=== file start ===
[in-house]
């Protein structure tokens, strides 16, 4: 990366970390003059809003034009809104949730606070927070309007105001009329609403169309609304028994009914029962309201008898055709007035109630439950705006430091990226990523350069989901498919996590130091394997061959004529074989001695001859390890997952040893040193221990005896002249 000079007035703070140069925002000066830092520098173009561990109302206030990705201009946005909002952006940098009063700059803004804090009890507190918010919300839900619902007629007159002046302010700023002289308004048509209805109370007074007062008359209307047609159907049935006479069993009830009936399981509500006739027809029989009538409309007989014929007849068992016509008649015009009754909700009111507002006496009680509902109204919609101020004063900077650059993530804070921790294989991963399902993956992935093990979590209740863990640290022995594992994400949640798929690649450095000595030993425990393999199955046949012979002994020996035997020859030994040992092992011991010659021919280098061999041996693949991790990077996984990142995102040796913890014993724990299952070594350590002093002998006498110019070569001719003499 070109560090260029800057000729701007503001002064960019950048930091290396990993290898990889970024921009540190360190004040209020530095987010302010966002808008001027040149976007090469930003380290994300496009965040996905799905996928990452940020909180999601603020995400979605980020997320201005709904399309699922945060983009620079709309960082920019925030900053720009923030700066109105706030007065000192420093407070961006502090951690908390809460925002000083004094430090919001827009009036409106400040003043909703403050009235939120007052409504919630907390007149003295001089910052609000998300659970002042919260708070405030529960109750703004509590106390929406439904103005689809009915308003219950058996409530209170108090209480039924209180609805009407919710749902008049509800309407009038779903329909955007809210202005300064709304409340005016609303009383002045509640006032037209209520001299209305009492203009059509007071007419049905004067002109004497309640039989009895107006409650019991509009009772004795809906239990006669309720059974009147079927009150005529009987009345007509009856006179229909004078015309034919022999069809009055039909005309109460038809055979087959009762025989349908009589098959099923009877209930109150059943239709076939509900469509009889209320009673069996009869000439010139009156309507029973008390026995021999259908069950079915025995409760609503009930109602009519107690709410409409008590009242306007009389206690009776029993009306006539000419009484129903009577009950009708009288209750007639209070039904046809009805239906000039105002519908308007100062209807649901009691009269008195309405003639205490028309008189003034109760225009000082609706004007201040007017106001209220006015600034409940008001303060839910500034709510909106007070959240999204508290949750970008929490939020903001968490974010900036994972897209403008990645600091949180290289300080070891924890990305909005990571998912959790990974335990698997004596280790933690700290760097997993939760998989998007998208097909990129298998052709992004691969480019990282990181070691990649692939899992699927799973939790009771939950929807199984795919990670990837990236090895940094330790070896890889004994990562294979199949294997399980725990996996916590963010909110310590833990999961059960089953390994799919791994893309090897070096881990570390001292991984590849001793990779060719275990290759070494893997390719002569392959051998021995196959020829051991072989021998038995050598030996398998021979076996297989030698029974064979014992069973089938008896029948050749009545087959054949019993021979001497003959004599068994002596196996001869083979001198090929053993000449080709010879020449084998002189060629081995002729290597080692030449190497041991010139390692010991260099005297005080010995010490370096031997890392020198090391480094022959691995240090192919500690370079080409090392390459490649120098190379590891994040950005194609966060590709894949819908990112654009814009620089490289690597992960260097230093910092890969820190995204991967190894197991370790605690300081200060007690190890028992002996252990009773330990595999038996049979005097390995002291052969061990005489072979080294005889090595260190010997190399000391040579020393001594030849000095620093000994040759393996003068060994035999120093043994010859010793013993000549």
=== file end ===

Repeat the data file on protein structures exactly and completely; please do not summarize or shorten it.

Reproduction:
[in-house]
């Protein structure tokens, strides 16, 4: 990366970390003059809003034009809104949730606070927070309007105001009329609403169309609304028994009914029962309201008898055709007035109630439950705006430091990226990523350069989901498919996590130091394997061959004529074989001695001859390890997952040893040193221990005896002249 000079007035703070140069925002000066830092520098173009561990109302206030990705201009946005909002952006940098009063700059803004804090009890507190918010919300839900619902007629007159002046302010700023002289308004048509209805109370007074007062008359209307047609159907049935006479069993009830009936399981509500006739027809029989009538409309007989014929007849068992016509008649015009009754909700009111507002006496009680509902109204919609101020004063900077650059993530804070921790294989991963399902993956992935093990979590209740863990640290022995594992994400949640798929690649450095000595030993425990393999199955046949012979002994020996035997020859030994040992092992011991010659021919280098061999041996693949991790990077996984990142995102040796913890014993724990299952070594350590002093002998006498110019070569001719003499 070109560090260029800057000729701007503001002064960019950048930091290396990993290898990889970024921009540190360190004040209020530095987010302010966002808008001027040149976007090469930003380290994300496009965040996905799905996928990452940020909180999601603020995400979605980020997320201005709904399309699922945060983009620079709309960082920019925030900053720009923030700066109105706030007065000192420093407070961006502090951690908390809460925002000083004094430090919001827009009036409106400040003043909703403050009235939120007052409504919630907390007149003295001089910052609000998300659970002042919260708070405030529960109750703004509590106390929406439904103005689809009915308003219950058996409530209170108090209480039924209180609805009407919710749902008049509800309407009038779903329909955007809210202005300064709304409340005016609303009383002045509640006032037209209520001299209305009492203009059509007071007419049905004067002109004497309640039989009895107006409650019991509009009772004795809906239990006669309720059974009147079927009150005529009987009345007509009856006179229909004078015309034919022999069809009055039909005309109460038809055979087959009762025989349908009589098959099923009877209930109150059943239709076939509900469509009889209320009673069996009869000439010139009156309507029973008390026995021999259908069950079915025995409760609503009930109602009519107690709410409409008590009242306007009389206690009776029993009306006539000419009484129903009577009950009708009288209750007639209070039904046809009805239906000039105002519908308007100062209807649901009691009269008195309405003639205490028309008189003034109760225009000082609706004007201040007017106001209220006015600034409940008001303060839910500034709510909106007070959240999204508290949750970008929490939020903001968490974010900036994972897209403008990645600091949180290289300080070891924890990305909005990571998912959790990974335990698997004596280790933690700290760097997993939760998989998007998208097909990129298998052709992004691969480019990282990181070691990649692939899992699927799973939790009771939950929807199984795919990670990837990236090895940094330790070896890889004994990562294979199949294997399980725990996996916590963010909110310590833990999961059960089953390994799919791994893309090897070096881990570390001292991984590849001793990779060719275990290759070494893997390719002569392959051998021995196959020829051991072989021998038995050598030996398998021979076996297989030698029974064979014992069973089938008896029948050749009545087959054949019993021979001497003959004599068994002596196996001869083979001198090929053993000449080709010879020449084998002189060629081995002729290597080692030449190497041991010139390692010991260099005297005080010995010490370096031997890392020198090391480094022959691995240090192919500690370079080409090392390459490649120098190379590891994040950005194609966060590709894949819908990112654009814009620089490289690597992960260097230093910092890969820190995204991967190894197991370790605690300081200060007690190890028992002996252990009773330990595999038996049979005097390995002291052969061990005489072979080294005889090595260190010997190399000391040579020393001594030849000095620093000994040759393996003068060994035999120093043994010859010793013993000549």